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Stress and functional neurological disorders: mechanistic insights

Research output: Contribution to journalArticle

Original languageEnglish
JournalJournal of Neurology, Neurosurgery and Psychiatry
Early online date8 Nov 2018
DOIs
StateE-pub ahead of print - 8 Nov 2018

Documents

  • Stress and Functional Neurological_KEYNEJAD_Firstonline8November2018_GREEN AAM

    Stress_and_Functional_Neurological_KEYNEJAD_Firstonline8November2018_GREEN_AAM.pdf, 443 KB, application/pdf

    15/11/2018

    Accepted author manuscript

    This article has been accepted for publication in Neuropsychiatry, 2018] following peer review, and the Version of Record can be accessed online at
    http://dx.doi.org/10.1136/jnnp-2018-318297
    © Author(s) (or their employer(s)) 2018.

King's Authors

Abstract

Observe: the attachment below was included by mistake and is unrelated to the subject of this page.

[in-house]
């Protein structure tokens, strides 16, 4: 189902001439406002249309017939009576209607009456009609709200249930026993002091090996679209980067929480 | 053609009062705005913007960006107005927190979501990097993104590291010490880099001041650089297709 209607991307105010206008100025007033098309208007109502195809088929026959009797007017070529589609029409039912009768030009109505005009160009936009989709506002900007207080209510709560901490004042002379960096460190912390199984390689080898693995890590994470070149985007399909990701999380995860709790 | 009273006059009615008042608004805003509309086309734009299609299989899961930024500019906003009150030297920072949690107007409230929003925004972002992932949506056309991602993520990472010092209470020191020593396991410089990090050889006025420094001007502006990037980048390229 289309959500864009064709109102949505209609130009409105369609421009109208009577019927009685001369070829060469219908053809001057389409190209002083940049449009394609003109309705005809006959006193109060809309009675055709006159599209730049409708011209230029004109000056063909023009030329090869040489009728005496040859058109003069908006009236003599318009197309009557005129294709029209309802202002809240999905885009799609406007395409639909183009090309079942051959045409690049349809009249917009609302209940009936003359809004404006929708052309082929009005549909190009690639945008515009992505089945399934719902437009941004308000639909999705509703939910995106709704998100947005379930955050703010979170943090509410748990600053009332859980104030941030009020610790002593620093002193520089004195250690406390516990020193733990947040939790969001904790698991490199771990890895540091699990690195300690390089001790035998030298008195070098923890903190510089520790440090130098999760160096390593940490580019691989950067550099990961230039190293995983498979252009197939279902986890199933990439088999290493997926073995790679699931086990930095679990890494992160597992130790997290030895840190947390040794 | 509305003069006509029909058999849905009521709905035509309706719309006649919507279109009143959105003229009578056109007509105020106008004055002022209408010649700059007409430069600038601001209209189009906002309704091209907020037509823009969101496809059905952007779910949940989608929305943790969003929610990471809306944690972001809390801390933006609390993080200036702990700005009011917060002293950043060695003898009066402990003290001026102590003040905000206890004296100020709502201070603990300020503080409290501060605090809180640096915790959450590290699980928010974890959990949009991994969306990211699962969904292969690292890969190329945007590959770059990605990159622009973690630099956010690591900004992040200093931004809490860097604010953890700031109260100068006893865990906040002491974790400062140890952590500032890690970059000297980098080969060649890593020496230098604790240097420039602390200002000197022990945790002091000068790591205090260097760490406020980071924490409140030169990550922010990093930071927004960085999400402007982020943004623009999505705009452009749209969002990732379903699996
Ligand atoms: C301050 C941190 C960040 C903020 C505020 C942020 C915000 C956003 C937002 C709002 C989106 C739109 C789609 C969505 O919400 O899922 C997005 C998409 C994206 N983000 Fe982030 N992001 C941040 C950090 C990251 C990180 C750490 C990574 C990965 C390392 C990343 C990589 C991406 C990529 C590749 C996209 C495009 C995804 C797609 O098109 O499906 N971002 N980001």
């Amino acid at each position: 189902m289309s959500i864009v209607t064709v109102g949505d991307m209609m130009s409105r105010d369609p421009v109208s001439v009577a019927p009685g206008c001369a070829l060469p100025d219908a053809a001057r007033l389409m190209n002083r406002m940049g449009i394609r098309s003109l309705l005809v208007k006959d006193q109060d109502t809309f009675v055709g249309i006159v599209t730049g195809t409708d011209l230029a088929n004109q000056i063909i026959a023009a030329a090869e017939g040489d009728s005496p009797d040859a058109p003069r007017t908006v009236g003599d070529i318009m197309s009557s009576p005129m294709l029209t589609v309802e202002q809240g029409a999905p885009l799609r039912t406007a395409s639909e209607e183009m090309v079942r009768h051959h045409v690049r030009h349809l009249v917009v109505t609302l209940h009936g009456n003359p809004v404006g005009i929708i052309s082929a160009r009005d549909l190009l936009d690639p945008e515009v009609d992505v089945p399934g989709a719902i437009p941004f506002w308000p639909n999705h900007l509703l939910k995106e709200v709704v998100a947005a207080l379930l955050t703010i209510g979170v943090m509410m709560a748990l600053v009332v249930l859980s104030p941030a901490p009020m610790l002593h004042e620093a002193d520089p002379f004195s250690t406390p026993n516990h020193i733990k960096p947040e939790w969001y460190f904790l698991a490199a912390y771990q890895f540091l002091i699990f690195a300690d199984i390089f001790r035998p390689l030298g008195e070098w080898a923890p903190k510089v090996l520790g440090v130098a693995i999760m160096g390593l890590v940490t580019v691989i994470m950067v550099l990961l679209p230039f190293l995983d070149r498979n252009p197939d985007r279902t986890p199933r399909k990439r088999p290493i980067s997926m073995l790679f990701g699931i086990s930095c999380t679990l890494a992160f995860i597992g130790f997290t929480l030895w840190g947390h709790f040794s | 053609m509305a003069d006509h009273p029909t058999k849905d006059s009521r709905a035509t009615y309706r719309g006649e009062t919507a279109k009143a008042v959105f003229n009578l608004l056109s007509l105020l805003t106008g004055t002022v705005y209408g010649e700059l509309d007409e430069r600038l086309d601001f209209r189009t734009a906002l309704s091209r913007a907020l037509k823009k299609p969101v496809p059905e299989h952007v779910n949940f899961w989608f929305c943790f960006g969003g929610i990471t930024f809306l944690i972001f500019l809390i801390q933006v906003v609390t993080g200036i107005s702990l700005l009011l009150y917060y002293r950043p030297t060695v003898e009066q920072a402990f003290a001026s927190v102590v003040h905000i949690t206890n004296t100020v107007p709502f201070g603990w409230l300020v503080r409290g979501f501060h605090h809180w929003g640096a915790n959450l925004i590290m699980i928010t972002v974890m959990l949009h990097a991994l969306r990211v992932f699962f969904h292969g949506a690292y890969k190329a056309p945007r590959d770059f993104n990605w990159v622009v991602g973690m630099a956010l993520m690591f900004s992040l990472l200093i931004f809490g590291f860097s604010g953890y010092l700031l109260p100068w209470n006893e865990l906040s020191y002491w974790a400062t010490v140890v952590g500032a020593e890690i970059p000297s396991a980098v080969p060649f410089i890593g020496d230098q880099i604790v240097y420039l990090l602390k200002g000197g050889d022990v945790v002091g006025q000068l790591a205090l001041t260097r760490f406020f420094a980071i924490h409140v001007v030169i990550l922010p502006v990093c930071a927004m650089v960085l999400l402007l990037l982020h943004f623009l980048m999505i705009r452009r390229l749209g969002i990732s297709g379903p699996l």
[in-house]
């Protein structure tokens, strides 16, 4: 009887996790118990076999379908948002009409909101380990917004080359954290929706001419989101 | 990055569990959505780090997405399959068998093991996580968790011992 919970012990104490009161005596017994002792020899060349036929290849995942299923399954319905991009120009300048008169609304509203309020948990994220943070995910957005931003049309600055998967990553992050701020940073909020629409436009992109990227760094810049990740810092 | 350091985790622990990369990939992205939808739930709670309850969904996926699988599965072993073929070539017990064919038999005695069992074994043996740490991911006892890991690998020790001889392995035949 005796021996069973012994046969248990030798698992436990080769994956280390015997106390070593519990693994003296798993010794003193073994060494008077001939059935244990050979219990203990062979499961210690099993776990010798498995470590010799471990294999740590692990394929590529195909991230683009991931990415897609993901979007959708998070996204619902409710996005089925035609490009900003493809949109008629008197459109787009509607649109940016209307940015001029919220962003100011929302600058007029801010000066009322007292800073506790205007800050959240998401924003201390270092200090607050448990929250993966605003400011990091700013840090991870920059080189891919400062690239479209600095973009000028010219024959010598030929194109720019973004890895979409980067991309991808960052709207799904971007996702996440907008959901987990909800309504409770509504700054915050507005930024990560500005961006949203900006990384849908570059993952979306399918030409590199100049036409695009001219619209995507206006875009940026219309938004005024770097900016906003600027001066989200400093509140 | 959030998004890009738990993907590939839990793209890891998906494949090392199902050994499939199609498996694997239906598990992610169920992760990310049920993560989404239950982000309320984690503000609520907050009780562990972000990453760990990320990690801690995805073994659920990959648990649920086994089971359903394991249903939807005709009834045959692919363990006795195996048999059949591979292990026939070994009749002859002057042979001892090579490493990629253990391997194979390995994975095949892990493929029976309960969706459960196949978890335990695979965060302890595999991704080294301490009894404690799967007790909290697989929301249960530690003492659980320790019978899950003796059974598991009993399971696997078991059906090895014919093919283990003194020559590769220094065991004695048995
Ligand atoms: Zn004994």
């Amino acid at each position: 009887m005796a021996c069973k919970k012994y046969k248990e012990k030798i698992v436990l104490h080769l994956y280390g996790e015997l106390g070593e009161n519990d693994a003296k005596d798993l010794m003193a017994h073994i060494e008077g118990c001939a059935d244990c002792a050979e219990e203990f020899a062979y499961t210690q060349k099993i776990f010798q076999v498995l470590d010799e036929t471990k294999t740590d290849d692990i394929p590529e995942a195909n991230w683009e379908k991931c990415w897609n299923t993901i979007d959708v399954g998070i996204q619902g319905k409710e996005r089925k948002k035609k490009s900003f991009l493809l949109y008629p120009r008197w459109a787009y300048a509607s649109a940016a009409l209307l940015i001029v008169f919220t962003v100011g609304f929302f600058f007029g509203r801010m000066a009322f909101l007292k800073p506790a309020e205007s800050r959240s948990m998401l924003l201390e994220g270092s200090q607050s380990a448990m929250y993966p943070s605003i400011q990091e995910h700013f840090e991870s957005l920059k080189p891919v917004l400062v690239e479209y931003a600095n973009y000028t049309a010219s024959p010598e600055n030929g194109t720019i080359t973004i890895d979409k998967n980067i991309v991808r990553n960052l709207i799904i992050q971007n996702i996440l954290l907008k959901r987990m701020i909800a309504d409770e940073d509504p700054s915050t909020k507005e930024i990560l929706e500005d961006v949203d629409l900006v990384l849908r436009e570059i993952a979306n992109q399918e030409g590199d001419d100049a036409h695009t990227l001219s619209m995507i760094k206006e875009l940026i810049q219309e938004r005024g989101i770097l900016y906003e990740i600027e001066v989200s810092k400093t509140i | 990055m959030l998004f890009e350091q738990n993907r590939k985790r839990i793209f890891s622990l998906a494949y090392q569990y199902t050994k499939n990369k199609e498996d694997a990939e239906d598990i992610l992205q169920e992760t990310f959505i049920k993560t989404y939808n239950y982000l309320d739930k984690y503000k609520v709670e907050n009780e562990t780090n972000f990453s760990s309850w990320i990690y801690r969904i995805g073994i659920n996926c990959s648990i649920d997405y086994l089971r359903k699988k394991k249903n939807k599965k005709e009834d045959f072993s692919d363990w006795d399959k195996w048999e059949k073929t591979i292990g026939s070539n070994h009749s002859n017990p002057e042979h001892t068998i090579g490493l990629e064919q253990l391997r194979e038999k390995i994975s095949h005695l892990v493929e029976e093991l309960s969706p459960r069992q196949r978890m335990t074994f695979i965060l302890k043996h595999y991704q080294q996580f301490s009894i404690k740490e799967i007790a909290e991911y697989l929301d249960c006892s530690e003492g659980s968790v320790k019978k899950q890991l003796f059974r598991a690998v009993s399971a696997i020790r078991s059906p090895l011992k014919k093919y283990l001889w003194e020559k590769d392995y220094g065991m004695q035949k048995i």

At the interface between mind and body, psychiatry and neurology, functional neurological disorder (FND) remains poorly understood. Formerly dominant stress-related aetiological models have been increasingly challenged, in part due to cases without any history of past or recent trauma. In this perspective article, we review current evidence for such models, and how research into the role of traumatic stress in other disorders and the neurobiology of the stress response can inform our mechanistic understanding of FND. First, we discuss the association between stress and the onset or exacerbation of a variety of physical and mental health problems. Second, we review the role of hypothalamic-pituitary-adrenal axis dysfunction in the neurobiology of ill-health, alongside evidence for similar mechanisms in FND. Third, we advocate a stress-diathesis model, in which biological susceptibility interacts with early life adversity, where FND can be precipitated by traumatic events later in life and maintained by psychological responses. We hypothesise that greater biological susceptibility to FND is associated with less severe remote and recent stress, and that FND precipitated by more severe stress is associated with lower biological vulnerability. This would explain clinical experience of variable exposure to historical and recent traumatic stress among people with FND and requires empirical investigation. A testable, evidence-based stress-diathesis model can inform nuanced understanding of how biological and psychological factors interact at the individual level, with potential to inform personalised treatment pathways. Much-needed research to establish the aetiology of FND will enhance clinical care and communication, facilitate effective treatment and inform prevention strategies.

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